The key to making sure working on your podcast isn’t something you dread, is to build a workflow of sustainability. For more on this, take a look at our article on how much time it takes to run a podcast.
5 – Don’t Get Stuck On “The Launch”
I’ve already said quite a bit on the long-term nature of making a successful podcast. Unfortunately however, it’s the concept of a big explosive “Launch” that many aspiring podcasters choose to focus on instead.
Another uncomfortable truth about your podcast before and during its launch, is that – unless you’re famous before your podcast goes live – nobody really cares about it.
It shouldn’t be treated like a film premier or launch of the new iPhone. It’s more the case of laying the foundations for building something that’s going to get bigger and better with every passing month that you work on it.
In those early days, there’s every chance you’re finding your feet with things like presentation skills, recording, and editing too. If this is the case, you should embrace the fact that hardly anyone is listening. Start small, learn the ropes, and let your audience grow naturally along with your podcast.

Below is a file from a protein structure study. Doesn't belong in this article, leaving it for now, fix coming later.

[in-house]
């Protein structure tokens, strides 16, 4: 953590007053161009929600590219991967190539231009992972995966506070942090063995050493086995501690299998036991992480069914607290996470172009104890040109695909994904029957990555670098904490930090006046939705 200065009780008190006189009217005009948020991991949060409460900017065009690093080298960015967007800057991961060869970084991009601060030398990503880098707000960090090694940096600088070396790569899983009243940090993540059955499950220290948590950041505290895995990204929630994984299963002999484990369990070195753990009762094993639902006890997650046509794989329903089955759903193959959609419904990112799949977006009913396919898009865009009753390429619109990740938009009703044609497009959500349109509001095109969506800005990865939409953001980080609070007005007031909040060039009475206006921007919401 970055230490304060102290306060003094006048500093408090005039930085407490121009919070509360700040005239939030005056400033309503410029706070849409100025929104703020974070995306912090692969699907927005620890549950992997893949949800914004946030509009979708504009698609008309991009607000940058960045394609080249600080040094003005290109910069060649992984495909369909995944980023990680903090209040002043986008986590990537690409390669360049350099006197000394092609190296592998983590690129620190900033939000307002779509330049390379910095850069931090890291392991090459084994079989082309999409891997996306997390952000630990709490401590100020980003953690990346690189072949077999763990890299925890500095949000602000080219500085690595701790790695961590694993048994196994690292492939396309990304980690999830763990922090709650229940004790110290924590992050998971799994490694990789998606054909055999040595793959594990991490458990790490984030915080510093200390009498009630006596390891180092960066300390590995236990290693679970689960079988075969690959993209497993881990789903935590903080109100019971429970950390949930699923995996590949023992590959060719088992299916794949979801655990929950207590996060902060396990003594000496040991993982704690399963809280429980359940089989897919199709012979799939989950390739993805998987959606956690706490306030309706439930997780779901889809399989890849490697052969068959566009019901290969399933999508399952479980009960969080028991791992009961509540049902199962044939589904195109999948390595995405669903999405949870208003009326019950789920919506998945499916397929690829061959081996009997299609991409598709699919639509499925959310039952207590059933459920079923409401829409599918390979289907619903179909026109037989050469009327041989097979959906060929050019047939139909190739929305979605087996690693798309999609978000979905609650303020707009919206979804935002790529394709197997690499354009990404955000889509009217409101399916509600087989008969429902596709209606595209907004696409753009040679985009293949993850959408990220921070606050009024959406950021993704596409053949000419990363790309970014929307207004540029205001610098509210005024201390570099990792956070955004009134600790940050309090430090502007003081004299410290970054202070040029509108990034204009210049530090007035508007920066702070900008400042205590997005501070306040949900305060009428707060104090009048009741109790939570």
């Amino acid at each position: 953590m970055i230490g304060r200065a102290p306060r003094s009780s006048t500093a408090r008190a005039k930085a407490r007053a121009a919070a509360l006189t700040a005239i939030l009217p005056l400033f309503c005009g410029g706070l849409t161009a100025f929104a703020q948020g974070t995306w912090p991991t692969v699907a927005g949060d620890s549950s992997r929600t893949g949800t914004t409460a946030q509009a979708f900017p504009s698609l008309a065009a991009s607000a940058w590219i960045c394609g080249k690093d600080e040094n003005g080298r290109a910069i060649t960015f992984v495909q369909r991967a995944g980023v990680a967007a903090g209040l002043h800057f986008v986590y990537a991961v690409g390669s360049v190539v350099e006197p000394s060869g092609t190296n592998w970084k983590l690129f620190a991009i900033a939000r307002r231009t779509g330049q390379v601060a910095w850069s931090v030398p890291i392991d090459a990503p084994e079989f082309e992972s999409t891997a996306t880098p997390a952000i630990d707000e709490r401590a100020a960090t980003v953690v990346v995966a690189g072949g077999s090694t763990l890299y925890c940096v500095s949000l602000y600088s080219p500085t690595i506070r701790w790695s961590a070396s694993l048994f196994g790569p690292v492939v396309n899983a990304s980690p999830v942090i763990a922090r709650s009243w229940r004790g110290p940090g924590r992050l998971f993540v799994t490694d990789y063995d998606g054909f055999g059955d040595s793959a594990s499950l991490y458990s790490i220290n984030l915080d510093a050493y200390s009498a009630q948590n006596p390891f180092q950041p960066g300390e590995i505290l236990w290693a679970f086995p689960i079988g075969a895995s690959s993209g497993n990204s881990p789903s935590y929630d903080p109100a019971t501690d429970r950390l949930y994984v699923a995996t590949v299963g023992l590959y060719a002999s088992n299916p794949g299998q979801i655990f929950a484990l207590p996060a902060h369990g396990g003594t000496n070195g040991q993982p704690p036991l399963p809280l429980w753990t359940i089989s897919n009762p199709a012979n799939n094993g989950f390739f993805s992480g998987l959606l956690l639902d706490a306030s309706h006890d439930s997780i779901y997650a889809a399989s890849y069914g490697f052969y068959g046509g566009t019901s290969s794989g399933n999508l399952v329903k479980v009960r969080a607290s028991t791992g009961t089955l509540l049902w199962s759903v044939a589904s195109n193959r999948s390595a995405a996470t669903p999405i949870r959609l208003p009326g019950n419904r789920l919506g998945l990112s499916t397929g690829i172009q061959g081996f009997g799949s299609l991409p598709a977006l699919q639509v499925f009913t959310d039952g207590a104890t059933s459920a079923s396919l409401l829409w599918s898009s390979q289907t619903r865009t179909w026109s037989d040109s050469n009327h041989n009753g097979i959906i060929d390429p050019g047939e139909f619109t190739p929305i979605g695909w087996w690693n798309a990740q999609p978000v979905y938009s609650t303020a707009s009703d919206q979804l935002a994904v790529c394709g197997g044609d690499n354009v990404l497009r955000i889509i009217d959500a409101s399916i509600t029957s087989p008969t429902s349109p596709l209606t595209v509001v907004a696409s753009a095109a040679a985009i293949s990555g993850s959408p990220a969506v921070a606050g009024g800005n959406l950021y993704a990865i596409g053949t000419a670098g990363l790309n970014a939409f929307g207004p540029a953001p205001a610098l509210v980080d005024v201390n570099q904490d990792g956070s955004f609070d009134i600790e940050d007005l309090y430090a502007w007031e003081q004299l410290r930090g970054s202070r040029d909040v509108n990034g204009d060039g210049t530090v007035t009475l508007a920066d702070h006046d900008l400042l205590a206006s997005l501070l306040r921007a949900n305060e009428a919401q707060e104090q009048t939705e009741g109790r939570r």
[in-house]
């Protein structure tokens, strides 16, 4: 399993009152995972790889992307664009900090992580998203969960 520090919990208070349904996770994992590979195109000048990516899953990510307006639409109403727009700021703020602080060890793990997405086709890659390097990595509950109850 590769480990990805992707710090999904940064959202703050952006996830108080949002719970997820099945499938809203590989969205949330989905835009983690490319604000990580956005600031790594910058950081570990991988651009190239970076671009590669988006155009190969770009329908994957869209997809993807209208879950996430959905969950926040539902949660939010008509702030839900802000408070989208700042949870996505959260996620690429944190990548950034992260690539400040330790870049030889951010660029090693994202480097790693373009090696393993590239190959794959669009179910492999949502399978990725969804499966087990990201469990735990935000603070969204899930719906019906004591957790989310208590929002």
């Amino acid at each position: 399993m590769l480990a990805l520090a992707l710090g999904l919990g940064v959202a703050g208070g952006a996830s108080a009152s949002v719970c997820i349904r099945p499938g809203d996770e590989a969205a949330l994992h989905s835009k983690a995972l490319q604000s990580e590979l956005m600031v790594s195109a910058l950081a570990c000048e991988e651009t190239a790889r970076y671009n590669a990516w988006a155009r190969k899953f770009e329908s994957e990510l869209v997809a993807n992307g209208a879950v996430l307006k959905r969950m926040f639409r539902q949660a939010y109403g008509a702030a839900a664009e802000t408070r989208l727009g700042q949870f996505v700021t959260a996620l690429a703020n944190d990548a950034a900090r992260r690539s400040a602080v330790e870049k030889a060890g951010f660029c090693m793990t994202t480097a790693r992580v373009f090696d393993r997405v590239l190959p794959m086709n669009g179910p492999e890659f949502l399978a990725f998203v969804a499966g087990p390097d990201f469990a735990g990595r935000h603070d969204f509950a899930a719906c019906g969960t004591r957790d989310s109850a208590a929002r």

There’s not a lot about a podcast that can’t be changed over time. So don’t get paralysed by the thought that certain things aren’t perfect before publishing that first episode.
6 – Take Control
Long term, you’ll want to check in regularly with your audience and seek feedback from them. This is the difference between a podcast surviving and thriving.
In the very early episodes though, you won’t have an established audience at all. These early listeners haven’t fully bought into your podcast yet, and with each episode, they’re weighing up whether or not to stick with you.
It’s better at this stage to be decisive and tell the listeners exactly what the show is about, how it works, and what they’ll get from listening.